Thanks to the heroic efforts of this pilot, and many others, St. Columba’s, Inverness is still standing

Posted on September 9, 2020. Updated on September 9, 2020

Watch video of the heroic event here 

The local Marin County and California resources were strained to the maximum the weekend of August 24 – 25 with the Woodward Fire on the Point Reyes National Seashore. St. Columba’s, Inverness, and much of the wider West Marin population ,was in suspense about pending evacuation orders. Federal fire management and the Marin County Fire Department daily briefing on the status of the fire for August 27 included the following update: 2,860 acres burned, 8% containment, 428 personnel, including a 12-line crew, 19 fire engines, 5 helicopters, 4 masticators, 2 dozers, 2 planes. As of September 6, a hard-won 95% containment was achieved.

On Saturday August 24, it was just one of those planes, flying low, scooping up thousands of gallons of Tomales Bay water that had Father Vincent Pizzuto uncharacteristically and boisterously disrupting the quiet serenity that usually surrounds nearby St. Columba’s Church and Retreat House. “Whoo hoo! Go! Go! Go!” he cheered, his long arms waving in vigorous encouragement of the pilot and plane, which, from the church’s hillside, appeared as a small toy dipping into the bay below.
The vast destruction of the California fires, our country’s unyielding racial and political conflicts, the global COVID pandemic, and the manifold natural disasters simultaneously plaguing our country can feel like an assault of forces so beyond our control, beyond our comprehension, even beyond our attempt to address, that our spirits can fail under the sheer exhaustion of it all.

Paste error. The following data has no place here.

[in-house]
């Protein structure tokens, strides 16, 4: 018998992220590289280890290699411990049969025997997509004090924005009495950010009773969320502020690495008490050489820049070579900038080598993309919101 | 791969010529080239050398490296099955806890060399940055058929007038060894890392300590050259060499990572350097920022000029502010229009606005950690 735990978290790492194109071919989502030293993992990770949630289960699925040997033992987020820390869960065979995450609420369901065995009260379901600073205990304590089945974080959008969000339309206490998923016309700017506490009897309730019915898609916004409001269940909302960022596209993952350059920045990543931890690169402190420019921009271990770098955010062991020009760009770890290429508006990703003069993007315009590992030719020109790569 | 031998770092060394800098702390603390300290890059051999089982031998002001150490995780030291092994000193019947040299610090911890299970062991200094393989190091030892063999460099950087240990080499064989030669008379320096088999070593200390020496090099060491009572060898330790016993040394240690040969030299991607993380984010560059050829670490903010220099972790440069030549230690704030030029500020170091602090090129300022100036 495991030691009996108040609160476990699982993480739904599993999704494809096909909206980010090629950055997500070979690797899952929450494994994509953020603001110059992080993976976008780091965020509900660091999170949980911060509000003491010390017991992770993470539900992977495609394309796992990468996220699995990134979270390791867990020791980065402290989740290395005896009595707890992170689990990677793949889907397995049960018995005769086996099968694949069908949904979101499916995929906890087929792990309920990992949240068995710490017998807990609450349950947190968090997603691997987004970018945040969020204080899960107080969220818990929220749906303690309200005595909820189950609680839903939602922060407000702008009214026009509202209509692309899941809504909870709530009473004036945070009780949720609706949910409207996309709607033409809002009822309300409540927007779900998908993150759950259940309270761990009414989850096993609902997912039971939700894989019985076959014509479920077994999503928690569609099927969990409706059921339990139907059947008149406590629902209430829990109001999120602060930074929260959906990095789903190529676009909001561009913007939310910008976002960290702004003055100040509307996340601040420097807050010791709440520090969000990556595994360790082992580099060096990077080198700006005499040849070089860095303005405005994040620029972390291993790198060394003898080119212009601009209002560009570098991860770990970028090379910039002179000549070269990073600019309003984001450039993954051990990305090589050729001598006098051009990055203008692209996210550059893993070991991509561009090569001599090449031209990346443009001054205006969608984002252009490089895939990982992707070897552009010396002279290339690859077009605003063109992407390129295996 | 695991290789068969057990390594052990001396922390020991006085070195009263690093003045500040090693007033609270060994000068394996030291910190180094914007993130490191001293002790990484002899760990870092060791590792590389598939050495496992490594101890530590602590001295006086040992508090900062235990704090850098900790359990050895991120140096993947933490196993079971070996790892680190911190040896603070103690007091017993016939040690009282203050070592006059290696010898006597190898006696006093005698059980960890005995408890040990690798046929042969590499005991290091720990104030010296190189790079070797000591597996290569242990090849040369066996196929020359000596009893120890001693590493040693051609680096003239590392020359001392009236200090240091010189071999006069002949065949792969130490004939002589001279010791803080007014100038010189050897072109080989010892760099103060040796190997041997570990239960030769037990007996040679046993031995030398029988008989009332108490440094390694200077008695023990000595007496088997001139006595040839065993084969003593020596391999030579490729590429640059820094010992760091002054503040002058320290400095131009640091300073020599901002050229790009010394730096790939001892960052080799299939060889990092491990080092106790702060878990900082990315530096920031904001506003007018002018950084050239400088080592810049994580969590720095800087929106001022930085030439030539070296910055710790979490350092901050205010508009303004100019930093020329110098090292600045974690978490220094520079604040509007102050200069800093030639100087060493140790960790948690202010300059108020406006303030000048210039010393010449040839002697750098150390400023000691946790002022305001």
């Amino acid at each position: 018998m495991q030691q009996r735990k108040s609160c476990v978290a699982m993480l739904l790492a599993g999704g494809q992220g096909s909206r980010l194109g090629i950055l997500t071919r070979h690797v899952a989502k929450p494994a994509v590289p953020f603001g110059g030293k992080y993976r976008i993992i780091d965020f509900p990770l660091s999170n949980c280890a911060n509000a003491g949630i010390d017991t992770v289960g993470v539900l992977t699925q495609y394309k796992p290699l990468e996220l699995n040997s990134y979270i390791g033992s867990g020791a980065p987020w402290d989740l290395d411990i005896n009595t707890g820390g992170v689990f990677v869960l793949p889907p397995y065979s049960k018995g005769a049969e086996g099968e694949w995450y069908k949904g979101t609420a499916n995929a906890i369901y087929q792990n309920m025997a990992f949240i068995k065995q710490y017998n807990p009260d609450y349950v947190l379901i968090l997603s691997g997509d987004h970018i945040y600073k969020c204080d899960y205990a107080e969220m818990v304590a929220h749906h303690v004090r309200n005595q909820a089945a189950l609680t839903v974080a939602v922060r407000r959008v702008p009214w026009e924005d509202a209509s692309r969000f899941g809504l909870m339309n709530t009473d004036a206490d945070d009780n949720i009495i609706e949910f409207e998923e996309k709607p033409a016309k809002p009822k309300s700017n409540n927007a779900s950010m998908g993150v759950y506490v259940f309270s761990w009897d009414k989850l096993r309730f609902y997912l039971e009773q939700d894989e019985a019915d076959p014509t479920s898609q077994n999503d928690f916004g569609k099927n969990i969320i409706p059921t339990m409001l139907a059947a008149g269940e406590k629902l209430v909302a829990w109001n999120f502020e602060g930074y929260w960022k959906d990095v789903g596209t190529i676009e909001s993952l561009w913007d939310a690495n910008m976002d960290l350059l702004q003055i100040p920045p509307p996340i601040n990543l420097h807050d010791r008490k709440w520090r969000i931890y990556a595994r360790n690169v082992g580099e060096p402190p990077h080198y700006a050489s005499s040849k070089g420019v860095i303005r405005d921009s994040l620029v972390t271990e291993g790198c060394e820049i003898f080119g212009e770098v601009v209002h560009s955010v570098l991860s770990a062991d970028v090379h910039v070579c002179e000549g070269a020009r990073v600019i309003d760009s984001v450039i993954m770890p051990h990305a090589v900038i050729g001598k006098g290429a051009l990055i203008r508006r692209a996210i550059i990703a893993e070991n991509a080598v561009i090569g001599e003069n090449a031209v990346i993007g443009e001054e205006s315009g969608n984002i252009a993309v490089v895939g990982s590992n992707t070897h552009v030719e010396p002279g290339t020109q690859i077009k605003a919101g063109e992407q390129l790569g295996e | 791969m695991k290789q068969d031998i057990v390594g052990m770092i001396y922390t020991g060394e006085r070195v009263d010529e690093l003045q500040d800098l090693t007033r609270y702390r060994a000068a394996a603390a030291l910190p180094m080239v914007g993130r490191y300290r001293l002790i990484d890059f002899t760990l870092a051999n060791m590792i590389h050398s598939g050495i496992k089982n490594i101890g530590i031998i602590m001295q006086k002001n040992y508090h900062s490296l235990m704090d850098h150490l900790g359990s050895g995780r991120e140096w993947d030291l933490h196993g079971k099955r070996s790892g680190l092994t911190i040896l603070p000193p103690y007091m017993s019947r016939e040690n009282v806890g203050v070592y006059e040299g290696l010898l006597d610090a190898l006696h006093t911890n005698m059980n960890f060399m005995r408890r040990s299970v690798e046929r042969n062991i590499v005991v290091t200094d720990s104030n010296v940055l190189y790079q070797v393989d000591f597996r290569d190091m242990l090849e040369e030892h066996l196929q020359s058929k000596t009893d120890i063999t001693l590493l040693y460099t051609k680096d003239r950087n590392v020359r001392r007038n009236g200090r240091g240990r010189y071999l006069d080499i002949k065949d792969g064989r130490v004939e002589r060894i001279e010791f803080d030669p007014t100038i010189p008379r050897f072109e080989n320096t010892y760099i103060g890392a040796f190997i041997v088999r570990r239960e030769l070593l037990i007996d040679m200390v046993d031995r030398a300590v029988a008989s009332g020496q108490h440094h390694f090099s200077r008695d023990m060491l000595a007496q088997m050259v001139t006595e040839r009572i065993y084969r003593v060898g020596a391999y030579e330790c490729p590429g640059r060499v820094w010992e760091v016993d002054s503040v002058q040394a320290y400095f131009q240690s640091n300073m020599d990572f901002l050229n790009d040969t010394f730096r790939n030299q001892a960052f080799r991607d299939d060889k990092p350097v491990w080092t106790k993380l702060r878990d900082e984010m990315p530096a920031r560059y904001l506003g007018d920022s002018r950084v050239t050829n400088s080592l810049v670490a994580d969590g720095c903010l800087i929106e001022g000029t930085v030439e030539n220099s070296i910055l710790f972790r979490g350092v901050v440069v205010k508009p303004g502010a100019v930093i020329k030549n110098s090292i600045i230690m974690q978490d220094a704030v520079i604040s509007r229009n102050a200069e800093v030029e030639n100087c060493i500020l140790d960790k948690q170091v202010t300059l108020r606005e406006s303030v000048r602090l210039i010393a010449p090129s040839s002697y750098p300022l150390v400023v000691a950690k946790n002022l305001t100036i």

But in the dedication of this one pilot in one small plane contributing his one small contribution to the greater whole ushered in tremendous exuberance and hope: scoop and drop, scoop and drop, back and forth, over and over in unending cycles—a steadfast repetitive action by just one of 428 personnel in defiance of all that seems impossible. Father Vincent was buoyed. The balm of the small plane’s symbolic significance brought him renewed hope at a time desperate for good news and the grace of small acts that can go unnoticed but result in big shifts in outcome.
St. Columba’s retreat house has been closed since the beginning of the pandemic in March—a particularly difficult turn of events given that the Retreat House is the primary income source of ministry and revenue for the congregation. As with other retreat centers, employers and employees all around the world, it is not clear how St. Columba’s will survive. Donations have been made in remarkable acts of generosity, but those funds are not sustainable. However, now with the potential threat of destruction by fire, the concern over funding has taken a back seat.